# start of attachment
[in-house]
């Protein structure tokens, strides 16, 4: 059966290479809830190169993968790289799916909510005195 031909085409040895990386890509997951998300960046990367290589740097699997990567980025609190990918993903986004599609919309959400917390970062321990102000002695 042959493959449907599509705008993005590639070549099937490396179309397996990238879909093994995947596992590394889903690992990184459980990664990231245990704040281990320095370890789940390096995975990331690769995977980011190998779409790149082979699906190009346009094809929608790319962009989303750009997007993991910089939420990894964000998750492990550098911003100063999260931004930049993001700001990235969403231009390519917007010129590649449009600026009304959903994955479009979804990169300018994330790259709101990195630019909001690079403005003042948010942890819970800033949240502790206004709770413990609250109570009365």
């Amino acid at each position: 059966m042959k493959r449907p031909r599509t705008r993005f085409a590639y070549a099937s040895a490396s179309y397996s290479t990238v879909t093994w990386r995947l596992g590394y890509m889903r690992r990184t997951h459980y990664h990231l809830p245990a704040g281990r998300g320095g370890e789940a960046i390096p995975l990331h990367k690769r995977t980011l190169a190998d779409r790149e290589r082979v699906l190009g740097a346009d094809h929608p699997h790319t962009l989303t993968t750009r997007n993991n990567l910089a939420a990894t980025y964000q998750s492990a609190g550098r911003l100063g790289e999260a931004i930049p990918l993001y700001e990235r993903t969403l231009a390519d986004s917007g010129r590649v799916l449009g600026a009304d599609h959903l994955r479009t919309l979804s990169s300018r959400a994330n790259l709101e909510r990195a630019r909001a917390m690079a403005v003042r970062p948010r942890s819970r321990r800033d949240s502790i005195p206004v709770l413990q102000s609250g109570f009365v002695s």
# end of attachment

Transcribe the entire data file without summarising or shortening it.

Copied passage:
[in-house]
């Protein structure tokens, strides 16, 4: 059966290479809830190169993968790289799916909510005195 031909085409040895990386890509997951998300960046990367290589740097699997990567980025609190990918993903986004599609919309959400917390970062321990102000002695 042959493959449907599509705008993005590639070549099937490396179309397996990238879909093994995947596992590394889903690992990184459980990664990231245990704040281990320095370890789940390096995975990331690769995977980011190998779409790149082979699906190009346009094809929608790319962009989303750009997007993991910089939420990894964000998750492990550098911003100063999260931004930049993001700001990235969403231009390519917007010129590649449009600026009304959903994955479009979804990169300018994330790259709101990195630019909001690079403005003042948010942890819970800033949240502790206004709770413990609250109570009365």
């Amino acid at each position: 059966m042959k493959r449907p031909r599509t705008r993005f085409a590639y070549a099937s040895a490396s179309y397996s290479t990238v879909t093994w990386r995947l596992g590394y890509m889903r690992r990184t997951h459980y990664h990231l809830p245990a704040g281990r998300g320095g370890e789940a960046i390096p995975l990331h990367k690769r995977t980011l190169a190998d779409r790149e290589r082979v699906l190009g740097a346009d094809h929608p699997h790319t962009l989303t993968t750009r997007n993991n990567l910089a939420a990894t980025y964000q998750s492990a609190g550098r911003l100063g790289e999260a931004i930049p990918l993001y700001e990235r993903t969403l231009a390519d986004s917007g010129r590649v799916l449009g600026a009304d599609h959903l994955r479009t919309l979804s990169s300018r959400a994330n790259l709101e909510r990195a630019r909001a917390m690079a403005v003042r970062p948010r942890s819970r321990r800033d949240s502790i005195p206004v709770l413990q102000s609250g109570f009365v002695s």